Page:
"Dirty Wars": How the US Declares the World a Battlefield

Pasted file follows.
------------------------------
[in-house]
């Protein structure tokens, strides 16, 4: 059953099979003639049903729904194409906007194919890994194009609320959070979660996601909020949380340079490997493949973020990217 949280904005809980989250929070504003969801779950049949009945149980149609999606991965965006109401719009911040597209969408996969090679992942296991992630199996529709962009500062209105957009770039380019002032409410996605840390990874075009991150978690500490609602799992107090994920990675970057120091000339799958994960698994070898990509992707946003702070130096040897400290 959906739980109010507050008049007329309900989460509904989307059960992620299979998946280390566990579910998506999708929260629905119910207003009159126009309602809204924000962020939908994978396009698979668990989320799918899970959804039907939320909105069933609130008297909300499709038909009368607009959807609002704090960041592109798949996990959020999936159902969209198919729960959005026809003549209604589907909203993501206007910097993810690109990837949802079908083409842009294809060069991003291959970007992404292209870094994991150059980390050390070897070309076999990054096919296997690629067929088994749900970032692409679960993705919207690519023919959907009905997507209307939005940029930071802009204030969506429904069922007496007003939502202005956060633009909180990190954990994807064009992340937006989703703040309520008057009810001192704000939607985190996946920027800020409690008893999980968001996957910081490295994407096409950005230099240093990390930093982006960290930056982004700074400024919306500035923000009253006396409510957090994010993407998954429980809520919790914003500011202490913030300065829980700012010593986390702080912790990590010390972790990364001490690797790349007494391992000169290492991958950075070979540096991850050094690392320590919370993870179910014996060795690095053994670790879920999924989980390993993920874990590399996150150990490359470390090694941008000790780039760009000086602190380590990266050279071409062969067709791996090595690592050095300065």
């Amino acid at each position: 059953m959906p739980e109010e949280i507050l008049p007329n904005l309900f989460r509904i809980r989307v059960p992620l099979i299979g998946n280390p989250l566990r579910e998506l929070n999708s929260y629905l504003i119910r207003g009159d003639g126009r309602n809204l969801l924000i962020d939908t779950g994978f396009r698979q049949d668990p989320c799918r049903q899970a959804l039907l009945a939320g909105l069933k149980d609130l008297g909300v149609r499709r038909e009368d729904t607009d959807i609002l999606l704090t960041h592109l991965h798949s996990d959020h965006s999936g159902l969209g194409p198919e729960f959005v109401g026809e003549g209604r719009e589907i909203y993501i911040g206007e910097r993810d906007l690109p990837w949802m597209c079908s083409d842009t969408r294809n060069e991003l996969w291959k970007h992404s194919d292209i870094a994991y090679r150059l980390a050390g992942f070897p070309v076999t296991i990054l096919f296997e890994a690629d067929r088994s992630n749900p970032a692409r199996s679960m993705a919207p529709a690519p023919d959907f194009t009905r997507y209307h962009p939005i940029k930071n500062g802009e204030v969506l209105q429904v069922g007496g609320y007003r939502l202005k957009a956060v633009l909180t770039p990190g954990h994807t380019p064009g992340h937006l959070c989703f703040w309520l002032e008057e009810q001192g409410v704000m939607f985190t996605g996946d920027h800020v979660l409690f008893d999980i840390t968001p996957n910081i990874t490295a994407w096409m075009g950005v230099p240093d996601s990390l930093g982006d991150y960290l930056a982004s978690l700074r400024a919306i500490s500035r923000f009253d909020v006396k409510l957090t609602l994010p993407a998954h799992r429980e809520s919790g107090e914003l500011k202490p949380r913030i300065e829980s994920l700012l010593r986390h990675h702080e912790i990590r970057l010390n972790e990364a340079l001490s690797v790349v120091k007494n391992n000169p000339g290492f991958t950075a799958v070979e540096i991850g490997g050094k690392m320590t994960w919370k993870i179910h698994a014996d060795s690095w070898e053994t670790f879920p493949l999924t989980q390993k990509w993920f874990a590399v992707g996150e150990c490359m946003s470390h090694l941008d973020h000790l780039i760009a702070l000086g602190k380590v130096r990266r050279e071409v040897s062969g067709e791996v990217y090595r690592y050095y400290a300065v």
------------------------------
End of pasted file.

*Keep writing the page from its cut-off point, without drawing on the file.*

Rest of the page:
In the interview with Kontext TV at a discussion at Harvard University the investigative journalist Jeremy Scahill talks about his latest book: "Dirty Wars. The World Is a Battlefield". After his best-selling book about the mercenary army "Blackwater" Scahill presents again a ground breaking investigation of US warfare. This time he sheds light on the covered operations of the Joint Special Operation Command (JSOC), essentially a private army of the US president, says Scahill. Around the world JSOC is undertaking tens of thousands of night raids, targeted killings, acts of sabotage or drone strikes in over 70 countries year by year, beyond effective control by US Congress or media attention. He narrates hauntingly the stories of the American Imam Anwar al-Awlaki, his 16 year old son Abdulrahman and the pregnant women of the Afghan village Gardez, all killed in JSOC operations. "We are becoming the force that we seek to destroy. We run the risk of looking like we have no morality at all". We also talked to the director of the documentary film "Dirty Wars" Richard Rowley who received an award at this year’s Sundance Film Festival. Furthermore Kontext TV shows parts of a discussion at Harvard University in which Jeremy Scahill and US critic Noam Chomsky discuss the "hidden wars" and the advancing warfare technology while putting them in context of US foreign policy. Noam Chomsky: "These resources are there, they are growing, they have a self-generating capacity and they are going to get larger and larger and they want to have more and more to do and when one target disappears the next comes up somewhere else".